After publishing my blog “IT Monitoring is out of style?” a discussion was initiated by several followers, how IT Monitoring acceptance could be achieved within the system administration groups.
To make that clear, system admins are not preventing monitoring in general, they complain about too often, toounspecific alerts which stops them from doing their daily business.
This leads to the refusal of such monitoring services. So what to do to get a commitment from the system admin team.
What system admins really hate?
Alerts, which indicate minor issues that could be also fixed later on within normal business hours, deranging them within their leisure time.
Alerts, which flip on and off within intervals (bouncing alerts)
Alerts, which are out of their responsibility
Well, I can imagine another bunch of bullet points, what system admins do not like, but remembering my own time as a system programmer, I believe these are the real eye-catchers in this area.
But there are also reasons, why they support a monitoring solution. They want to avoid the following situations:
Being hit by an outage of a service without an early warning
Upset users are floating the support team with calls, due to poor response times
You can fill this list with tons of other statements, so feel free to drop me your top reasons in the comment section.
What really changed over the last years in the IT department is the service orientation. Formerly, we watched the system health, rather than the service health. Today we focus on the service health. And this offers a new approach to increase the acceptance of IT Monitoring solutions.
A business partner, currently implementing a monitoring as a service model for small businesses, stated the requirement to get alerted only, if key business IT functions of its customer are on risk or are already out of service. We used the Internet Service Monitor to check the named services (like email, internet accessibility, phone server, and so on). By using the approach of the End-To-End-Measurement the detection of critical service status is assured. For more sophisticated services like Web Applications or SAP Transactions the Web Response Time Monitor delivers deep insight into transactions. To track down the availability and performance of transactions in business off hours, the Robotic Response Time agent delivers valuable insight and informs about unexpected outages.
All events coming from this discipline are good candidates to be escalated also in business off hours.
Resources, like CPU usage, memory or disk consumption, database buffer pools, JEE heap size or whatever are very important metrics to analyze the health of the operating or application system. A single metric is only an indicator but too often not a good signal to throw a high critical alert. This is exactly the question discussed in “Still configuring thresholds to detect IT problems? Don’t just detect, predict!” But yes, there might be single metrics indicating a hard stop of a system or application, which requires immediate intervention. And this knowledge comes often from resource monitors. Additionally, the resource monitors gather important data for historical projections and capacity planning. Based on this data, predictive insight becomes actionable, and gives us another source of meaningful events. Events detected by Predictive Insights are also good candidates to be escalated even in business off hours, if you are interested in avoiding interruptions in IT services.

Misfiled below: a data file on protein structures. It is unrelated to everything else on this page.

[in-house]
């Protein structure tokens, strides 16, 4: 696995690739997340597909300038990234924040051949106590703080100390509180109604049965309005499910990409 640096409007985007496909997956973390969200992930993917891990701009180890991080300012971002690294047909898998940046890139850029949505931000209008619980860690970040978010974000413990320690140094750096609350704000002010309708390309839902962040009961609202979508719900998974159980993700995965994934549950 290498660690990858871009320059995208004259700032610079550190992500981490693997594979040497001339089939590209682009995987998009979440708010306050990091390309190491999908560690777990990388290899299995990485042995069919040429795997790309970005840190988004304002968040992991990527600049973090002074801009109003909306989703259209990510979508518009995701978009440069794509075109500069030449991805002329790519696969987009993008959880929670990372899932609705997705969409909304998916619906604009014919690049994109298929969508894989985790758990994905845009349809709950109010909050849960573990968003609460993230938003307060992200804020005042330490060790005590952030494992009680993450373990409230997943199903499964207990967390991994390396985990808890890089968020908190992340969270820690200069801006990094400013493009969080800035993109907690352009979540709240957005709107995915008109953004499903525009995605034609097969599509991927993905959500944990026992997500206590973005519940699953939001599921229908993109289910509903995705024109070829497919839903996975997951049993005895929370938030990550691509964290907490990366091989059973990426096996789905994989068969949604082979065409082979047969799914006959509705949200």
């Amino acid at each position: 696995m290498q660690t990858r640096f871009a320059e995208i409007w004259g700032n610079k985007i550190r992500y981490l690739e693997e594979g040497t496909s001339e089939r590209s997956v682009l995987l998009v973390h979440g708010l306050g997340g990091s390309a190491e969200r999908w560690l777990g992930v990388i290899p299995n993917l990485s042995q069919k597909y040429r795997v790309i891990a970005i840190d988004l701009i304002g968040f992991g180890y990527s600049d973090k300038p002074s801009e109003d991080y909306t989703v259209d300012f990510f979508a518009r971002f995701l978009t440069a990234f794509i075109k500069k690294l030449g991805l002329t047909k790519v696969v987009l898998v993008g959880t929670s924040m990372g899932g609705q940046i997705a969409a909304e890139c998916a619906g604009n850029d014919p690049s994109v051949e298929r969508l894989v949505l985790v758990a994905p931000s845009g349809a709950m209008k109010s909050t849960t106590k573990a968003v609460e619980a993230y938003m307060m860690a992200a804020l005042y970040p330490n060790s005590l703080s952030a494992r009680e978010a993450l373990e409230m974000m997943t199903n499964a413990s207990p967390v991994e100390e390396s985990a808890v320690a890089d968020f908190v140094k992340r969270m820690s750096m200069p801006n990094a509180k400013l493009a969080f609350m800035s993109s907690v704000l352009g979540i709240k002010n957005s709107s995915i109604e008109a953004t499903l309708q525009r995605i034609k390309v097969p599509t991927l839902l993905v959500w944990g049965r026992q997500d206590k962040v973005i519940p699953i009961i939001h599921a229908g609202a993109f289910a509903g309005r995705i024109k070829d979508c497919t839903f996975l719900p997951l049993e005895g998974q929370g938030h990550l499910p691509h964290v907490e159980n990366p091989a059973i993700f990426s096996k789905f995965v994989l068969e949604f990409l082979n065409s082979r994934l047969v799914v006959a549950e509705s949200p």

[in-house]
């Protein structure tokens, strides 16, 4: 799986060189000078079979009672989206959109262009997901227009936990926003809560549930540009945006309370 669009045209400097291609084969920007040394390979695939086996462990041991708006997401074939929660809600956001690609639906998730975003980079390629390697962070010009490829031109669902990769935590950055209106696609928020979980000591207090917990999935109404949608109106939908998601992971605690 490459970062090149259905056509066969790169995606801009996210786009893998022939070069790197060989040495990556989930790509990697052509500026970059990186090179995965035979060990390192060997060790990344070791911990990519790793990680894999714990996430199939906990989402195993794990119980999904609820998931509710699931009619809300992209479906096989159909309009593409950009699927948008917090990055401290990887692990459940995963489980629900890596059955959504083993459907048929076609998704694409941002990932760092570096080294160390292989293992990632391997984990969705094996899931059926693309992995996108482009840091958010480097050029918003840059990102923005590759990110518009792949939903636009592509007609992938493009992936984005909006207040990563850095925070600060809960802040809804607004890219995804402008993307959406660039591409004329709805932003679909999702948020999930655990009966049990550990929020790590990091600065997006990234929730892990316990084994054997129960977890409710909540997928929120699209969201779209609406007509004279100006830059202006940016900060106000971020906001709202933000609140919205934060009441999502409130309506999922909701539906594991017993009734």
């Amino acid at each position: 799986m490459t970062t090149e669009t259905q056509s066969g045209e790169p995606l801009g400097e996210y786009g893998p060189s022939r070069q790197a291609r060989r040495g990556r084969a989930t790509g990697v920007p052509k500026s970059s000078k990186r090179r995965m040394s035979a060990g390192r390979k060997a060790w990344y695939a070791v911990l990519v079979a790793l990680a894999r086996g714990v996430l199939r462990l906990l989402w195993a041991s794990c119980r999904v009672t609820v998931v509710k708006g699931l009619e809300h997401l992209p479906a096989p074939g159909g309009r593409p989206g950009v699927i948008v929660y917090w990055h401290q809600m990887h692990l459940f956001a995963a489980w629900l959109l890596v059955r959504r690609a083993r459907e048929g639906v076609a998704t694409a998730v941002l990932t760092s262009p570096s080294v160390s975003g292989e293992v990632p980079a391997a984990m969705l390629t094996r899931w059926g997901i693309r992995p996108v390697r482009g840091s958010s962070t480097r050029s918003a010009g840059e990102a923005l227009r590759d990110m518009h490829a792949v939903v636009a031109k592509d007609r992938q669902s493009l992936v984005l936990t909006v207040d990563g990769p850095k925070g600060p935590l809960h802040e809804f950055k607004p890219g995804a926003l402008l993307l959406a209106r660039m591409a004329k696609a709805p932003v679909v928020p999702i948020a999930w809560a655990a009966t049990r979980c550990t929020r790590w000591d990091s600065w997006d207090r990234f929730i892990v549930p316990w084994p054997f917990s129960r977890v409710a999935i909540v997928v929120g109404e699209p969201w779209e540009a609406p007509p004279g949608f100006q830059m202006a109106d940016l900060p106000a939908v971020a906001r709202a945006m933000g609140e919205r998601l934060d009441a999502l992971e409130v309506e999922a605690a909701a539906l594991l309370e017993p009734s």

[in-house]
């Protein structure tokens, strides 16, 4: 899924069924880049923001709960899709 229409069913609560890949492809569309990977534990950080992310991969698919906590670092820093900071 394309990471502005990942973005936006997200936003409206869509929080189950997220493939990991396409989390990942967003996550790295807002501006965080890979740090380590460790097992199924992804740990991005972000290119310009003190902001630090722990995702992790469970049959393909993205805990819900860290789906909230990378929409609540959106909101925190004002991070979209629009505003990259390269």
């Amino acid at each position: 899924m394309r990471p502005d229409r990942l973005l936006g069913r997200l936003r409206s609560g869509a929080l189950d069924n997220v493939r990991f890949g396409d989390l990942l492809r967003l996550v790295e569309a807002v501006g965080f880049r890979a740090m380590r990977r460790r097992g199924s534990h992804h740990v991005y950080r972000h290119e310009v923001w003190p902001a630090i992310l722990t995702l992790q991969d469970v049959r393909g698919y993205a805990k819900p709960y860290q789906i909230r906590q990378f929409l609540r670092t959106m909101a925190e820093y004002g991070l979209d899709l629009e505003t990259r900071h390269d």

When I was a system programmer, my team’s main goal was to have as little as possible calls in business off hours. We tried to catch up with the events – also with the less important ones – within our standard office hours. To achieve this goal, we created rules, what kind of events – or what combination of events – are critical enough, to initiate a call in business off hours. In normal business hours we monitored the system with an extended set of rules to get early indications of unhealthy system conditions. This helped us to maintain a pretty tidy IT environment, causing relatively seldom unexpected system behavior. All these extended events were suppressed by the event engine (here OMNIBUS) in business off hours. When we came on-site again, we reviewed the list of open and already closed events, recapped the number of occurrence in the monitoring system to understand the situation we’ve missed while being off-site.
In summary, there are ways to get the commitment from the system administrator team for a monitoring solution. The system administrator’s goal is to have a high available, high performance system environment with fully functioning service running on it. IBM Monitoring tools help them to achieve this goal and offer them the flexibility to get filtered information about the system status as they need it.
For those customers, trying to avoid maintaining a monitoring infrastructure by themselves, the new Monitoring as a Service offering fits perfectly.
So what is your impression? Are you also discussing with system administrators about a powerful monitoring?
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